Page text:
OSHA requirements are set by statute, standards and regulations. Our interpretation letters explain these requirements and how they apply to particular circumstances, but they cannot create additional employer obligations. This letter constitutes OSHA's interpretation of the requirements discussed. Note that our enforcement guidance may be affected by changes to OSHA rules. Also, from time to time we update our guidance in response to new information. To keep apprised of such developments, you can consult OSHA's website at https://www.osha.gov.

September 11, 2018

Mr. Cameron C. Orr
Alpine Engineering & Design, Inc.
111 West Canyon Crest Road
Alpine, UT 84004

Dear Mr. Orr:

Thank you for your letter to the Occupational Safety and Health Administration (OSHA) regarding 29 CFR 1910.178(m)(5)(ii)Your letter requests clarification of the meaning of “in his view” as used in the definition of an unattended powered industrial truck.

Question: Under 29 CFR 1910.178(m)(5), is a powered industrial truck in view of an operator when the operator is not looking at the vehicle for short periods of time, for example, because he has briefly turned his back on the vehicle or has looked away from the vehicle to perform a momentary operation, such as grabbing something to load onto a pallet?

Response: The standard does not define the term “in his view.” In light of the purpose of the standard, a vehicle would normally remain in view of an operator during momentary or brief periods of time that an operator may glance away from the vehicle, provided that there are no other obstructions to the view.

We note that your business is based in Utah. Utah is one of 28 states that operate their own OSHA-approved occupational safety and health plan, and their general standards related to powered industrial trucks are the same as those of the federal OSHA. However, Utah may interpret its standards more stringently than Federal OSHA interprets these standards. Therefore, we recommend that you also contact that agency at the following address:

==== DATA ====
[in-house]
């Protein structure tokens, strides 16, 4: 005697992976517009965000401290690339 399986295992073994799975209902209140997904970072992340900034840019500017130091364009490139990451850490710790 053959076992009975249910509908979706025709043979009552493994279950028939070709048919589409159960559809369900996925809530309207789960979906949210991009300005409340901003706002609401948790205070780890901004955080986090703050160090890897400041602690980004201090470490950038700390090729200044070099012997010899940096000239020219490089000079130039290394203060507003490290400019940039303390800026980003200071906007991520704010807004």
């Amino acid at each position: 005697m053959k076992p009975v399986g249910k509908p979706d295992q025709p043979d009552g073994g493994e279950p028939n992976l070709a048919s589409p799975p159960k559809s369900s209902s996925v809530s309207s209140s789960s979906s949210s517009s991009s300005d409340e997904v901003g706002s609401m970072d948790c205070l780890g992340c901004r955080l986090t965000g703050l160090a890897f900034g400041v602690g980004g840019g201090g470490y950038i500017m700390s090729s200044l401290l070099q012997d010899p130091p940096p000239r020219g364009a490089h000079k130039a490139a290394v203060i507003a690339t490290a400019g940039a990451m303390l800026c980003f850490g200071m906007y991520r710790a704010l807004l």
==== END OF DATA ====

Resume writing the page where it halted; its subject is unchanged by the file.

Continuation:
Utah Labor Commission
Utah Occupational Safety and Health
160 East 300 South
P.O. Box 146650
Salt Lake City, Utah 84114-6650

Thank you for your interest in occupational safety and health. We hope you find this information helpful. OSHA’s requirements are set by statute, standards, and regulations. Our letters of interpretation do not create new or additional requirements but rather explain these requirements and how they apply to particular circumstances. This letter constitutes OSHA’s interpretation of the requirements discussed. From time to time, letters are affected when the Agency updates a standard, a legal decision impacts a standard, or changes in technology affect the interpretation. To assure that you are using the correct information and guidance, please consult OSHA’s website at http://www.osha.gov. If you have further questions, please feel free to contact the Directorate of Enforcement Programs at (202) 693-2100.



Amanda Edens, Acting Director
Directorate of Enforcement Programs